Joseph Smith's First Vision

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    Joseph Smith's First Vision

This page is a summary or index. More detailed information on this topic is available on the sub-pages below.

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  • Summary article

Leading up to the vision:

The vision:

After the vision:

Others' accounts:

Moroni's visit:

Other criticisms:

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God touched his eyes with his finger and said “[Joseph] this is my beloved Son hear him.” As soon as the Lord had touched his eyes with his finger he immediately saw the Savior. After meeting, a few of us questioned him about the matter and he told us at the bottom of the meeting house steps that he was in the House of Father Smith in Kirtland when Joseph made this declaration, and that Joseph while speaking of it put his finger to his right eye, suiting the action with the words so as to illustrate and at the same time impress the [occurrence] on the minds of those unto whom He was speaking.

Diary of Charles Lowell Walker (Logan, UT: Utah State University Press, 1980), 2:755–56 [recorded 2 February 1893]
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Joseph Smith's First Vision

Joseph Smith's claim that he saw the Father and the Son in 1820 has produced a wide variety of criticism. This set of articles addresses the various critical claims related to the First Vision. The linked articles below are designed to help readers to see some of the weaknesses that are found in arguments that are made against Joseph Smith's First Vision accounts. Some of these arguments are currently being advocated in anti-Mormon literature that is handed out near the Sacred Grove in Palmyra, New York. (Click here for full article)

  • D&C 121:28 contradicts vision?
    Brief Summary: In 1839 Joseph Smith received a revelation from God in which it was stated that the time would come "in the which nothing shall be withheld, whether there be one God or many gods they shall be manifest" (D&C 121:28). This was an "unnecessary revelation," since according to the official LDS Church First Vision account Joseph Smith supposedly knew that there was more than one God since 1820. This information counts as evidence that the Prophet's story was fraudulent. (Click here for full article)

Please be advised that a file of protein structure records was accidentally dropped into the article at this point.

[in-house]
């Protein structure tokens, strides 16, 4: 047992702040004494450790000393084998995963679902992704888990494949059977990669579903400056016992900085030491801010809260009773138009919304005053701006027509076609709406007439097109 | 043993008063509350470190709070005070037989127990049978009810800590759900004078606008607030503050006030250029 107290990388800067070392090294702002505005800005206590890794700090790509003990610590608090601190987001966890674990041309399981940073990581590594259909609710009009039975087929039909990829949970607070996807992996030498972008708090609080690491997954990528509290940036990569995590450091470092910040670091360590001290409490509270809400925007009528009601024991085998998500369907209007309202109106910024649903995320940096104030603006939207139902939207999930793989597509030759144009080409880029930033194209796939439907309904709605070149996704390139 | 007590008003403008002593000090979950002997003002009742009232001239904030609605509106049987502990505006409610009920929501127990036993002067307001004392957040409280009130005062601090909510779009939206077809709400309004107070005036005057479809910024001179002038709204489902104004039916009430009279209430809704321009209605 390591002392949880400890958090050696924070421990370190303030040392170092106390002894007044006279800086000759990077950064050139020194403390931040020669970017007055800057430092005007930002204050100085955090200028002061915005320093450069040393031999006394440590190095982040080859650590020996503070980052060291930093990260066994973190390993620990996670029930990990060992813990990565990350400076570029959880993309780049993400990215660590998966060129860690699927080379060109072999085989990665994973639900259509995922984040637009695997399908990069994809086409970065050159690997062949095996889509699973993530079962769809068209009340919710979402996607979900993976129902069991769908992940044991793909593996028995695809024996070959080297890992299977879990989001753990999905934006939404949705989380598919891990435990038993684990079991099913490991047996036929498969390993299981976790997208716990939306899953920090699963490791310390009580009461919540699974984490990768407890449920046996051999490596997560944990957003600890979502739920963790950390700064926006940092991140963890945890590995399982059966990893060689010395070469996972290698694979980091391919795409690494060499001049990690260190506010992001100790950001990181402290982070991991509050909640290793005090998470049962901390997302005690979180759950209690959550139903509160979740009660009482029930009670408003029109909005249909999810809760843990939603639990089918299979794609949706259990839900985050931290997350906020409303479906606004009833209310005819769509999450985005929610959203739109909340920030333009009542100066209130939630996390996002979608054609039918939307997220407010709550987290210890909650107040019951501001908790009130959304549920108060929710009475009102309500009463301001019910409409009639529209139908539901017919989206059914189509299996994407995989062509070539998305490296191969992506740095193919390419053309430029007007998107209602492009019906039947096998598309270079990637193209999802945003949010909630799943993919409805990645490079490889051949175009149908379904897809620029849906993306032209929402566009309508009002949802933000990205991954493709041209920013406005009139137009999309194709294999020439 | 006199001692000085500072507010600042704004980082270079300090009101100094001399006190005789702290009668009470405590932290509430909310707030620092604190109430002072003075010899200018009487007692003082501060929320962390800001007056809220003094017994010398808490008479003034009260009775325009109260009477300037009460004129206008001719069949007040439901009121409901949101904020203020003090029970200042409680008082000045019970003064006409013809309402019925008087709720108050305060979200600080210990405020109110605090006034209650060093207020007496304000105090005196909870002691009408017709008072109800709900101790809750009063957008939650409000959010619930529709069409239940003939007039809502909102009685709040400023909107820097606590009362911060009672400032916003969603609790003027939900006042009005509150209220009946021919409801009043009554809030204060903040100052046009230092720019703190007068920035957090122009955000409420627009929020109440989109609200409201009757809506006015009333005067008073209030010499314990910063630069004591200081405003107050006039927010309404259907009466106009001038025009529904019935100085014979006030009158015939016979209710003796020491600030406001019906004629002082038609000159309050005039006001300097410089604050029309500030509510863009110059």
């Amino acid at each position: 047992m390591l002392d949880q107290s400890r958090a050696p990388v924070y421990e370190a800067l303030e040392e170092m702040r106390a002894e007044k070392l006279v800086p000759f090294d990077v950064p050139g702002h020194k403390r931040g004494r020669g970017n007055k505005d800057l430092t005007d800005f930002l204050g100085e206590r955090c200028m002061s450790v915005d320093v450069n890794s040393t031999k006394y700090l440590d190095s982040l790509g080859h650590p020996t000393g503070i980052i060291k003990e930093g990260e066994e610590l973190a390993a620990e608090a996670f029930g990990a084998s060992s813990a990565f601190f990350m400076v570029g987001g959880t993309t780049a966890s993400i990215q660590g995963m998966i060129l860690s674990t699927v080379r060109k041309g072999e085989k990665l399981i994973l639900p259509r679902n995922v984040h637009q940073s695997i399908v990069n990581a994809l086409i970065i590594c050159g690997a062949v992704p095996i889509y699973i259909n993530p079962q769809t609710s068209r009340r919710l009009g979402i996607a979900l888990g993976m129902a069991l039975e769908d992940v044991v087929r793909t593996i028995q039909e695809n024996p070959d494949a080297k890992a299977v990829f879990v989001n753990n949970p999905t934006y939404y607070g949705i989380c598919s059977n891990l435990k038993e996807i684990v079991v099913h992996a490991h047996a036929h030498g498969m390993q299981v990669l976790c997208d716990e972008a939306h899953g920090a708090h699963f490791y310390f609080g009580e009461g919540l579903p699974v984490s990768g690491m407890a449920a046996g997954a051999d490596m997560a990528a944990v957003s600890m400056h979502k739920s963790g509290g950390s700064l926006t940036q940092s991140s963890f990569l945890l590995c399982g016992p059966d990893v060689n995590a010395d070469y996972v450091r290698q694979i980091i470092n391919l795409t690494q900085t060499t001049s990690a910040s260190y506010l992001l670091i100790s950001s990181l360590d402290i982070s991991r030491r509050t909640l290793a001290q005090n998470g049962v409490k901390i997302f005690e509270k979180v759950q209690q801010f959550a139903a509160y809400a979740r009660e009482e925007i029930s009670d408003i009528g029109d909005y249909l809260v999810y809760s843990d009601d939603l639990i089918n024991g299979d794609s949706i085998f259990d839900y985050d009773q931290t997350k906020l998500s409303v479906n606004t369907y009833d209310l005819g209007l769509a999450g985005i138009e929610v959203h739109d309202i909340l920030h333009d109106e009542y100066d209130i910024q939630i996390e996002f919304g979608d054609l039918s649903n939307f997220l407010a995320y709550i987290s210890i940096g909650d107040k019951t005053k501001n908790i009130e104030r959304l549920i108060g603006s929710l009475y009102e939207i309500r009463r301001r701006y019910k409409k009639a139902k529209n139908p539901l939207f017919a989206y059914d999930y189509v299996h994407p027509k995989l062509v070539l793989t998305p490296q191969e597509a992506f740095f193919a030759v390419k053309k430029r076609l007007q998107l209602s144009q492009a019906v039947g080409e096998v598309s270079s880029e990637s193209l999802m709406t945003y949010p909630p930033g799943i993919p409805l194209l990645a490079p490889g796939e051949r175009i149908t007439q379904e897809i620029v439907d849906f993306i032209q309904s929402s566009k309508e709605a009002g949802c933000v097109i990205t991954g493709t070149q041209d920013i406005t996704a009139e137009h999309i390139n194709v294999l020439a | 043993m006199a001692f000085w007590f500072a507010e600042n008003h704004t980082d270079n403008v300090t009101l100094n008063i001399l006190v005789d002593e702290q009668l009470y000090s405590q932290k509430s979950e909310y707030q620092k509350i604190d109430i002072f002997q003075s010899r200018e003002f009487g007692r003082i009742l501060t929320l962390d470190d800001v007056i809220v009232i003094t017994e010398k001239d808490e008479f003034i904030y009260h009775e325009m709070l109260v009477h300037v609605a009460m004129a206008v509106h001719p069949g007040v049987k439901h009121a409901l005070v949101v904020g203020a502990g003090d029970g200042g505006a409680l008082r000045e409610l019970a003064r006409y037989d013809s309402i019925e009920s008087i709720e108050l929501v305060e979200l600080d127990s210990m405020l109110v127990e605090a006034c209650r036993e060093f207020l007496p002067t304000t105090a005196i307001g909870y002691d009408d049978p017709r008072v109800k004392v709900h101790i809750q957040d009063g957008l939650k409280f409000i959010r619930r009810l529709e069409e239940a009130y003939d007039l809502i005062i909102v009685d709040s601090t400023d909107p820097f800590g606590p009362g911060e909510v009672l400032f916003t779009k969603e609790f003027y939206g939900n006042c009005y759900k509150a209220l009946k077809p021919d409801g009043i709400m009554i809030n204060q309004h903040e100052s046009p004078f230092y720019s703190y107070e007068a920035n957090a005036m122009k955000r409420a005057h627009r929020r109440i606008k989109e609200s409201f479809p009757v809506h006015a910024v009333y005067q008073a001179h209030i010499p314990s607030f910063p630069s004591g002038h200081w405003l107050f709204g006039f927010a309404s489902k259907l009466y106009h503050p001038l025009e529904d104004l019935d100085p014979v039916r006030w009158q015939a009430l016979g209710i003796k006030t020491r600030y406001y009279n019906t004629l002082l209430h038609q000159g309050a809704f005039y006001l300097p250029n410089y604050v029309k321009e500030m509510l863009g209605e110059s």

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  • Father: Spirit vs. Embodied
    Brief Summary: When the first edition of the Doctrine and Covenants was published in 1835 it portrayed God the Father as a personage of spirit whereas Jesus Christ was portrayed as a personage of tabernacle, or one having a physical body. Yet the official LDS First Vision story portrays the Father as a physical Being. (Click here for full article)
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  • Personages seen by Joseph
    Brief Summary: A list of known personages who appeared to the Prophet Joseph Smith or who were seen by him in vision. (Click here for full article)
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  • Brigham Young and the First Vision
    Brief Summary: It is claimed either that Brigham never taught about the First Vision, or that he taught that the Lord did not appear to Joseph. Both claims are false. (Click here for full article)
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The claim is sometimes made by critics that the LDS Church hides the various accounts of Joseph Smith's First Vision that are not in its official canon. The following chronological database (compiled by FairMormon volunteer Edward Jones) demonstrates conclusively that this is simply not the case. The various accounts of the First Vision have been widely acknowledged in LDS-authored sources throughout the twentieth and twenty-first centuries. (Click here for full article)

Original text of Joseph's accounts of the First Vision (Click here for full article)

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